Get certified

You’ll need a journeyman certification to start working on your own as a carpenter. The requirements vary depending on your state and trade union, but all of them require a few thousand hours of on-the-job experience. Some states also require a few hundred hours of classroom experience.

Specialize

As you apprentice, you may find that you prefer one part of the job over others. Plenty of carpenters make a good living sticking with a few specializations on the job site. Some of these specializations include cabinet making, restoration carpentry, and log building.

Add to your skills

Besides your general journeyman card, there are plenty of extra certifications you can add to make you a more attractive candidate for potential recruiters. The popular LEED credentials, for example, show that you’re trained in sustainable construction. Many employers also prize candidates that can speak other languages like Spanish as this can reduce miscommunication on construction sites.

Key Carpenter Skills

Key Carpenter Skills

Key carpenter skills include hand-eye coordination, attention to detail, and math skills. The point of training is to enhance these qualities before you start working on your own. These are only three of the things you’ll need to do the job well, but they’ll carry you a long way as you start your journey into carpentry.

Hand-Eye Coordination

As a journeyman carpenter, you’ll need to be physically fit as you’ll be carrying heavy loads and exerting yourself throughout an average workday. That said, hand-eye coordination is an equally important physical and mental trait for any good carpenter.

Hand-eye coordination is your ability to mentally coordinate the actions of your hands with what you see. As you’ll be hammering, sawing off, painting, and more in your average workday, you’ll be relying on this skill the most as an entry-level carpenter.

Attention to Detail

It may seem cliche to say attention to detail is important to this job, but it makes a huge difference on all levels of the job. This skill could mean the difference between finishing a job on time and under budget or finishing with cost overruns that could harm your reputation.

This skill will evolve during your journey as a carpenter. As you get started in the field, you’ll be responsible for ensuring your measurements and cuts are precise to simplify construction. As you take on more of a managerial role, you’ll have to account for every single material that you’ll need to finish a job quickly and on time.

Math Skills

You don’t need a doctorate in physics to work as a carpenter. You will, however, need the ability to measure accurately, extrapolate, and budget thoroughly to ensure that everything is progressing smoothly.

You should be able to accomplish all these tasks with a bit of basic algebra and geometry. Community colleges and vocational schools should teach the math skills you need to work in the field. If in-person schooling is not an option, consider taking online college courses to polish your skills as you progress.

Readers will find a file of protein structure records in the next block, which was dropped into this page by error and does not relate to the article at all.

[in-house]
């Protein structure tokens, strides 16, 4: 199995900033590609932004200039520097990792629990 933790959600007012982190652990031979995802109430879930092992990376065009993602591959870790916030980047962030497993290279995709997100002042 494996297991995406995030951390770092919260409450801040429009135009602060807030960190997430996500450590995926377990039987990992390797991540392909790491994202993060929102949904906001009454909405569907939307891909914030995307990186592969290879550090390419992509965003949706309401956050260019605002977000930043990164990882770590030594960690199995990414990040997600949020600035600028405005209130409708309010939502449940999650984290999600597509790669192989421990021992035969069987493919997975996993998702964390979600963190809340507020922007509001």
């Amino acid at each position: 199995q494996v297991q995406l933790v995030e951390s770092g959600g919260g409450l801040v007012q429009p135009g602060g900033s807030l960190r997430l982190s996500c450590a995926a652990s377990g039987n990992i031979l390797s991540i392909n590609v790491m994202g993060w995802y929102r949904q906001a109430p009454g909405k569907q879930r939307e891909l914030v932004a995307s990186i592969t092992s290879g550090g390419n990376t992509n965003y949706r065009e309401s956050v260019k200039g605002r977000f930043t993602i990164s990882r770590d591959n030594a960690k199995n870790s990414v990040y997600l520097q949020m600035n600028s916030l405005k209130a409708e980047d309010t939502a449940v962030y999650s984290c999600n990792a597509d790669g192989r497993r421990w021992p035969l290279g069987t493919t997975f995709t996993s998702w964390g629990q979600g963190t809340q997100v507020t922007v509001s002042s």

Carpenter Salary and Job Outlook

The carpentry field is expected to stay pretty stable over the next 10 years. There’s no change projected in the job market, according to the US Bureau of Labor Statistics. That is lower than the national growth rate average of four percent in other fields, but it’s not so far behind.

The median salary for the position is around $49,520 per year, the BLS reports. This salary is higher than the national average median salary of $39,810. The extra pay reflects the amount of training that carpenters need before they can enter the field.

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Min salary

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Average salary

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Top salary

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Entry-Level Carpentry Job Requirements

The only thing you need to start working as a carpenter is a high school degree and a journeyman card. Depending on your state, you can get an apprenticeship and then go on to get your journeyman card without stepping into a classroom.

What Does a Carpenter Do?

What Does a Carpenter Do?

Carpenters are in charge of shaping and installing materials, as well as communicating with parties on and off the job site to complete their projects. These duties require more than just being good with your hands. You’ll need to have skills with communication and basic math to make everything run as intended.

Below is more detail on what carpenters do.

Shape Materials

Whether you’re building cabinets or focusing on framing, you’re going to have to learn how to shape materials. Wood, plastic, drywall, and more are going to be part of your routine once you start working on job sites.

You may find yourself working with certain materials more often than others as you specialize. Your skills will continue to progress as you gain more experience, so this is one of many skills that you never truly master.

Install Materials

You’ll have to install materials after shaping them. This is another job role that changes depending on your specialization. Framers may have to build the door frames that hold an antique door from a client’s childhood home. Cabinet makers may have to choose the right hinges for storage space in a restaurant kitchen.